By Jennifer Goodine-Beenen, Visitor Host
There’s always room for a bit of potty humour, even at the museum.
When visiting Henry House, our guests are delighted and educated with a tour through various rooms including the study, parlour, dining room, kitchen, and of course, Lurenda and Thomas’ bedroom, but something always seems to be missing. On countless tours, a shy, or not so shy, child blurts out, “where’s the bathroom?!?!”. This is always one of my favourite topics of discussion, though most might find it a bit uncouth. Where, indeed, is the bathroom in Henry House?
Throughout early history, and continuing well into the Victorian Era, indoor plumbing was a luxury few enjoyed. Early Canadians made use of everyone’s favourite outdoor room, the Out House, to relieve themselves. The Henrys and other Victorians would likely have had several out houses throughout their time; when one hole was filled up with, well, you know, (along with other household waste that couldn’t be burned or reused) they would simply dig another hole and move the outhouse. In fact, there have even been archaeological excavations of historical outhouse sites! That’s a whole different blog post right there, though. But, when you think about Henry House, located in the picturesque Lake View Park, a constant breeze, or down right wind blowing in off the lake at all times, major storms, snow and ice above your knees… Well, heading to the outhouse in mid-January doesn’t seem that appealing. In order to avoid the elements, Chamber Pots were used so people could still complete their, ahem, business, without donning several layers and facing the elements.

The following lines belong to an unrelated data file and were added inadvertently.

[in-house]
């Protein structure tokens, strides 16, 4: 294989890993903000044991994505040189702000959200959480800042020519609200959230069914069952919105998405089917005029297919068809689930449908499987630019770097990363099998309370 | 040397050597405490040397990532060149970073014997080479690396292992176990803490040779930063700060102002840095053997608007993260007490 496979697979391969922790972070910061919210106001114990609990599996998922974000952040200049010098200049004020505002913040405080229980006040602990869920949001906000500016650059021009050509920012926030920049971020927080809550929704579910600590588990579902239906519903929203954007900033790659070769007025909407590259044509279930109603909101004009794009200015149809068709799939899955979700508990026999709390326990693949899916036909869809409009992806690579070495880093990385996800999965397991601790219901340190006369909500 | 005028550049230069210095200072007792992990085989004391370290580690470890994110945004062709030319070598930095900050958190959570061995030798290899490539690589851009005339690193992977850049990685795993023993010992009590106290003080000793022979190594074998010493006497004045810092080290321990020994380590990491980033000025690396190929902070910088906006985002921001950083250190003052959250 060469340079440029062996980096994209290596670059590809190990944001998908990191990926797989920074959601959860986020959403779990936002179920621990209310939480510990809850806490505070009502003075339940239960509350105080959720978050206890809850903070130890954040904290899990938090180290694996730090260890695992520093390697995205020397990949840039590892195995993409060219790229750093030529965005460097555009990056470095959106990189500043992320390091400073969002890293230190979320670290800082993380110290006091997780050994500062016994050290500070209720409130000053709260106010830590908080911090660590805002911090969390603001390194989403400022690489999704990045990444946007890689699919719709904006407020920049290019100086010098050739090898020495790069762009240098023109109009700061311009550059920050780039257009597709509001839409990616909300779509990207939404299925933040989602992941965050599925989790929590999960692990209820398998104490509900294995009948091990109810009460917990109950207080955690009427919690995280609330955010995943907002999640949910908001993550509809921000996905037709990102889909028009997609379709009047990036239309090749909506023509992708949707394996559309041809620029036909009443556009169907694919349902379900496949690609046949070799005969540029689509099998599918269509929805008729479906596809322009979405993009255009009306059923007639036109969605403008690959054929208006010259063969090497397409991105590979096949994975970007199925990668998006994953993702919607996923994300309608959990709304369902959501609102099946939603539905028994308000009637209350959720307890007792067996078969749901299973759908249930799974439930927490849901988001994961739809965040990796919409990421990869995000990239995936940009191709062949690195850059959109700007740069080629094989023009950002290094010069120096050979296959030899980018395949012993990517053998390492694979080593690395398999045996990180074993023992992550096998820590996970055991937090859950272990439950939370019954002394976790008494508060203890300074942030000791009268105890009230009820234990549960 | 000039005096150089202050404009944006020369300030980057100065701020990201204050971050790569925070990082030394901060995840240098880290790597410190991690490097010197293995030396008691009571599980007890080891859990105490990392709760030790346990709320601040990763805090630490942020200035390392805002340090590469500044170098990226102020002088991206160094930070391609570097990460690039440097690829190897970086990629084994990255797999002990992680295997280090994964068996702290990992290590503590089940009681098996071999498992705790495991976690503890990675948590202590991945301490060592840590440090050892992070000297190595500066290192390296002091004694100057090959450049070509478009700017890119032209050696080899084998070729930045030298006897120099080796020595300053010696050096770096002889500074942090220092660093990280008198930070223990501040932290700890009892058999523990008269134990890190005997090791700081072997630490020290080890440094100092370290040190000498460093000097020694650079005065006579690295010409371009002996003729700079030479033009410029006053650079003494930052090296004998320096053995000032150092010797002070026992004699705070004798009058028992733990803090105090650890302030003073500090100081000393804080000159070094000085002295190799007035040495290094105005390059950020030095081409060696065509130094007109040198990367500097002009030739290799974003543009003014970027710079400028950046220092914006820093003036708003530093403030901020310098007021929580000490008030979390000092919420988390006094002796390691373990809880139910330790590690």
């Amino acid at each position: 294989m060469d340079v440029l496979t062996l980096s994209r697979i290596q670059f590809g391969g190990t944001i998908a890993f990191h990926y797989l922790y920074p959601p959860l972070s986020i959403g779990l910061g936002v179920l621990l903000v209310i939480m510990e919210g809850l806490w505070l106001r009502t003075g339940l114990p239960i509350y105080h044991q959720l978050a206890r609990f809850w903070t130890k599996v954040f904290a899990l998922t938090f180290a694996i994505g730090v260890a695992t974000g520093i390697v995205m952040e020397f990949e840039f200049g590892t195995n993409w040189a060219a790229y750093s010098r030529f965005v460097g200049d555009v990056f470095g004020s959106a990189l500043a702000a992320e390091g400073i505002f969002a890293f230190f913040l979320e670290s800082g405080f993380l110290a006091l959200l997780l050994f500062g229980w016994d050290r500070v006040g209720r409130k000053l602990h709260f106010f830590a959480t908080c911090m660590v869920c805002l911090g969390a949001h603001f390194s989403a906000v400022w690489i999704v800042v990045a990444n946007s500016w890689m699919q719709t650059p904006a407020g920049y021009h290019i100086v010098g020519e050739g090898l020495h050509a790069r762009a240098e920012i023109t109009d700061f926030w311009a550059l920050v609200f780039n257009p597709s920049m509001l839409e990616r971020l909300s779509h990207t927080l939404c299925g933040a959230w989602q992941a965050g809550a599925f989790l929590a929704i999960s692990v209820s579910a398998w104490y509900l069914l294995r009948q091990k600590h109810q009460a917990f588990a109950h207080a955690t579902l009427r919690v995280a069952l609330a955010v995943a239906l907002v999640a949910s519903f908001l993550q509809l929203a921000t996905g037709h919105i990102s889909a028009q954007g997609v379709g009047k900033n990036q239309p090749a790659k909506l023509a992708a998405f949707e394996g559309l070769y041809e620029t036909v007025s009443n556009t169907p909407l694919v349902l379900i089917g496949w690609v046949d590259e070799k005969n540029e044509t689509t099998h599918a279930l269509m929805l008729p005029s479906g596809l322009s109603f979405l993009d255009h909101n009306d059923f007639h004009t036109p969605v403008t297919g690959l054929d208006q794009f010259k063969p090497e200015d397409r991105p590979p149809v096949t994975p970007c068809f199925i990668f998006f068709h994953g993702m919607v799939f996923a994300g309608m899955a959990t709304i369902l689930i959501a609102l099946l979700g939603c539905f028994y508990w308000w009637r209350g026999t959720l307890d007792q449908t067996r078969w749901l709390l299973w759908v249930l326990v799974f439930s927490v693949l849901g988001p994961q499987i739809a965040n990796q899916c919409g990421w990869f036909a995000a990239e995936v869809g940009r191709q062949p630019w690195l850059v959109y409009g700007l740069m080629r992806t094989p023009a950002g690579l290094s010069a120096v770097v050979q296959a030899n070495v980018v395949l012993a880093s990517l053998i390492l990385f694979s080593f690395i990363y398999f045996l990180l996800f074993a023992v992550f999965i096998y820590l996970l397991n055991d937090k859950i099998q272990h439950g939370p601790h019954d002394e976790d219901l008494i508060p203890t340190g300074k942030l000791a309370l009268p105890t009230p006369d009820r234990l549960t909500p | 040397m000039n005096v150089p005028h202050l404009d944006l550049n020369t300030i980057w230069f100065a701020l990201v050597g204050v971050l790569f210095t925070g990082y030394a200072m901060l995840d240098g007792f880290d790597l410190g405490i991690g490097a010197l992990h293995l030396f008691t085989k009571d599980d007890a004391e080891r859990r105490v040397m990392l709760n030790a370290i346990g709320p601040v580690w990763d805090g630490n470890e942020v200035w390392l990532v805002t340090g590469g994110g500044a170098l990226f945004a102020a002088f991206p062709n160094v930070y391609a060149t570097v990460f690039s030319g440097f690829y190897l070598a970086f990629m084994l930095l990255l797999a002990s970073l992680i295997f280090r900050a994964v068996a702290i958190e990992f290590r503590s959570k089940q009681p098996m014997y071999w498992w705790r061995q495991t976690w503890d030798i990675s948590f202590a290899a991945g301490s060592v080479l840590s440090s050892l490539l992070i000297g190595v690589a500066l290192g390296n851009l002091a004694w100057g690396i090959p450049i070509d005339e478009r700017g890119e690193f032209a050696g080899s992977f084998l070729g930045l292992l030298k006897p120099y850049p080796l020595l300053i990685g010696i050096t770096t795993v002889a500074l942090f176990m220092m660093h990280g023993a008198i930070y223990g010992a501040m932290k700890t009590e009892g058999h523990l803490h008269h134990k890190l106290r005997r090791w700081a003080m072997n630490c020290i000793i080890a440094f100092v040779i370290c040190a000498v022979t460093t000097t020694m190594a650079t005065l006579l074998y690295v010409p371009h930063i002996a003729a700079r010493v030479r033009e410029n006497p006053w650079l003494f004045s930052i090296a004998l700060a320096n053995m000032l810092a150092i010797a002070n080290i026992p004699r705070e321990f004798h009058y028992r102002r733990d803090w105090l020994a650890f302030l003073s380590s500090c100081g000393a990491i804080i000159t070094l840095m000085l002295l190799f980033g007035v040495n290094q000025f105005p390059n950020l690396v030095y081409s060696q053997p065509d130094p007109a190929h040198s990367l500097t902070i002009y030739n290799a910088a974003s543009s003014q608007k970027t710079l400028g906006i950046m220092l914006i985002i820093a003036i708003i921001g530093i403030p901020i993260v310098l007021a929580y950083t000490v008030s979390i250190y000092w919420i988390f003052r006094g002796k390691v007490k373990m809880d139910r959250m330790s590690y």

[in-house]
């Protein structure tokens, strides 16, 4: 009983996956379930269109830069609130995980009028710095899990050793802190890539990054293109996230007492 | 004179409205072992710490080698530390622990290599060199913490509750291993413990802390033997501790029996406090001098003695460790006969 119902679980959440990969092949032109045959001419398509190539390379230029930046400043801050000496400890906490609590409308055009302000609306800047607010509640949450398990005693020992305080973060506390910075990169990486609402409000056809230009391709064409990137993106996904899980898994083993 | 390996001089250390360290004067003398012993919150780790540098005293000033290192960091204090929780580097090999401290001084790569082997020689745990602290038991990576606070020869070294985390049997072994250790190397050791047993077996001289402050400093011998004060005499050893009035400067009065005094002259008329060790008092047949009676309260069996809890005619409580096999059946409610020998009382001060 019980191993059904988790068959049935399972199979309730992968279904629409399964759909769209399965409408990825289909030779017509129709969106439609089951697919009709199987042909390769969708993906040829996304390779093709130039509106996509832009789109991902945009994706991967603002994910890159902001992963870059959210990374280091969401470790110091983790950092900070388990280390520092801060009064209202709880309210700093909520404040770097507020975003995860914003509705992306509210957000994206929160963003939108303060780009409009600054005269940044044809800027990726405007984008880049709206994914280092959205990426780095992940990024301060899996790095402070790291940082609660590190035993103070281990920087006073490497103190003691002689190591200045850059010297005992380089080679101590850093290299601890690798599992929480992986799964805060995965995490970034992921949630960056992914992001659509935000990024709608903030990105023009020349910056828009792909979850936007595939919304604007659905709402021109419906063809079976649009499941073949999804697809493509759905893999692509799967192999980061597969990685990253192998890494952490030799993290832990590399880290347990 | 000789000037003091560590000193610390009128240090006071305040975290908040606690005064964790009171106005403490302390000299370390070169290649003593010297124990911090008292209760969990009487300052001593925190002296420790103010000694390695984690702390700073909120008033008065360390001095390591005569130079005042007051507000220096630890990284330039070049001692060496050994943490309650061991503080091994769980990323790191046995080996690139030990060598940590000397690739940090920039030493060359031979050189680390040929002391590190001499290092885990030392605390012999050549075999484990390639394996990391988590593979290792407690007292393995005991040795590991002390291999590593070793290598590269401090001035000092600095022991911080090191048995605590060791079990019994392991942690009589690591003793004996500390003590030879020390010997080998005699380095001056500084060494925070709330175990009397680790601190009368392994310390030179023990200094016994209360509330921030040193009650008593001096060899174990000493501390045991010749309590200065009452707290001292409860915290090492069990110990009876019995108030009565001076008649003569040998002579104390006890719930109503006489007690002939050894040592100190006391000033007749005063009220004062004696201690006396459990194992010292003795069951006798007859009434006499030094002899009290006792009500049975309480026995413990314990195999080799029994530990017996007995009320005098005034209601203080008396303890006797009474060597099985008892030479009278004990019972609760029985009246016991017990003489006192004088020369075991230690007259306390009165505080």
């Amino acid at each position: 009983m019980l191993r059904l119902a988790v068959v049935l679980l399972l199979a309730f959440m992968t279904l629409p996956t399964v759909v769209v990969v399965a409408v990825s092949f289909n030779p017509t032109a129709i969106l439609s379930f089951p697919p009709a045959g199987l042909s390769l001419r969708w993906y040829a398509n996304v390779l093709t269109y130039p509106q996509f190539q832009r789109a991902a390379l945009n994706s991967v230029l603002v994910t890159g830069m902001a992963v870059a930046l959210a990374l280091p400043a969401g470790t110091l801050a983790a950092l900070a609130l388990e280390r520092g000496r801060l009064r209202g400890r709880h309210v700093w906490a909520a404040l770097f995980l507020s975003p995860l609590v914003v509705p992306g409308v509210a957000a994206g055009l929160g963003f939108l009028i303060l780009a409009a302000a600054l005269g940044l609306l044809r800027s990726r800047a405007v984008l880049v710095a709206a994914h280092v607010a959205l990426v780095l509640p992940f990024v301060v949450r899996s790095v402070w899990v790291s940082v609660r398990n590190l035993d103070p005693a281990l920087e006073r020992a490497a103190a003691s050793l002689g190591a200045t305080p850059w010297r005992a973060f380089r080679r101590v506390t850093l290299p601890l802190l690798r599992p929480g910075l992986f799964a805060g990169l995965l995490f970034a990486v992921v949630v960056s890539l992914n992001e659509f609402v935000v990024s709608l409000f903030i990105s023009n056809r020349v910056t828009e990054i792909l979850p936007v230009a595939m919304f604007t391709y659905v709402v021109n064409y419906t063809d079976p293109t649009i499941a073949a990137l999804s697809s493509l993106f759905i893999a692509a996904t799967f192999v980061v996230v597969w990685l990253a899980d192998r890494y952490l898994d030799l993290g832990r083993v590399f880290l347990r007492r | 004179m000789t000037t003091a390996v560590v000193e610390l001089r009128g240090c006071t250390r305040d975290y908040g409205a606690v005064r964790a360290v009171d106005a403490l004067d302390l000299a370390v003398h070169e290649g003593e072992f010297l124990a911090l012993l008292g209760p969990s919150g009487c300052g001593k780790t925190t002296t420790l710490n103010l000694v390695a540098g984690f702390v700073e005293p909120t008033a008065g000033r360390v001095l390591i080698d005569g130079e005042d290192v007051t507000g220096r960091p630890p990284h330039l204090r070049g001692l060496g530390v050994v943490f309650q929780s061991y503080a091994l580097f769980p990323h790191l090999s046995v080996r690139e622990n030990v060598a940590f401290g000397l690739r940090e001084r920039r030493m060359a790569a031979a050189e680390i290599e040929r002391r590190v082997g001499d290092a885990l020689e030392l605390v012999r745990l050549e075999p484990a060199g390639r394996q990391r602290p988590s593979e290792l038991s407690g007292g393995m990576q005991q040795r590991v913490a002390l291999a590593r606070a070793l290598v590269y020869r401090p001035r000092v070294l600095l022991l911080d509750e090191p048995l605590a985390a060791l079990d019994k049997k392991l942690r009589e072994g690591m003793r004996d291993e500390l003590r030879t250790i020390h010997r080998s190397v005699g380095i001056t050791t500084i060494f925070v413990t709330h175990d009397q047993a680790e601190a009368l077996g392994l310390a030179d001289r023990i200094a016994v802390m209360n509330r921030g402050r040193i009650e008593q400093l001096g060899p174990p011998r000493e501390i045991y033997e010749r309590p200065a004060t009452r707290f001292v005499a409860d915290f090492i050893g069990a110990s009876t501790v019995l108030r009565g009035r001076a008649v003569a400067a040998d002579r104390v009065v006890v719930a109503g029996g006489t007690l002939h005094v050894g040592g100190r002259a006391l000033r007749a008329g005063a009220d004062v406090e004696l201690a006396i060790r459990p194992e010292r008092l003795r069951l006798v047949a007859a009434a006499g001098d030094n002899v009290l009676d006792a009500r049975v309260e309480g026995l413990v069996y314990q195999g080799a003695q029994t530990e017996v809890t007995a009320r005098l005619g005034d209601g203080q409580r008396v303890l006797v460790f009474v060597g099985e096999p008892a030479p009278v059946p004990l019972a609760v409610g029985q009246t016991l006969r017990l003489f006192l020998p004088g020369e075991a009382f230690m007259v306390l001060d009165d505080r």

A chamber pot is an indoor toilet, of sorts. People would “make water” into the pot (located in the bedroom, or “chamber”) and then one lucky servant or younger member of the family would have the responsibility of pitching the waste. Here at the OCM, we have several chamber pots in our collection. Each piece is worthy of display in your grandmother’s china cabinet, even though you really wouldn’t want them anywhere near your tea set. Like many Victorian possessions, Chamber Pots are a work of art. Each piece features delicately hand-crafted china work with intricate painting decor. Some key pieces of our collection feature paintings of various flowers, and one even has a hand-painted image of the Taj Hahal!
But, one piece in the collection stands out above all others in the realm of early indoor toilets. Let’s call this one the Rolls Royce, or better, yet, the Golden Throne of Chamber Pots. Let me introduce you to, drum roll please, the Commode. Crafted of mahogany and featuring a needle-point decorated lid, the commode dates to c. 1860. It’s inventive design allows users to sit while they take care of business, and offers a removable porcelain bowl with a metal handle for easy emptying and cleaning. While not currently on display, this commode was featured in the Henry House bedroom for some time. It was always a favourite moment of the tour, pointing out to the younger visitors that they would have had the privilege of emptying the pot. Discrete as all proper Victorians were when it comes to personal matters, the commode simply appears to be a decorative foot stool in the corner of the bedroom. Unsuspecting museum guests always get a chuckle when we point out the Victorian version of an en suite bathroom!
So there you have it; there really is a bathroom in Henry House! Several, really, if you count our variety of chamber pots. I guess cleaning your bathroom at home doesn’t seem that bad now.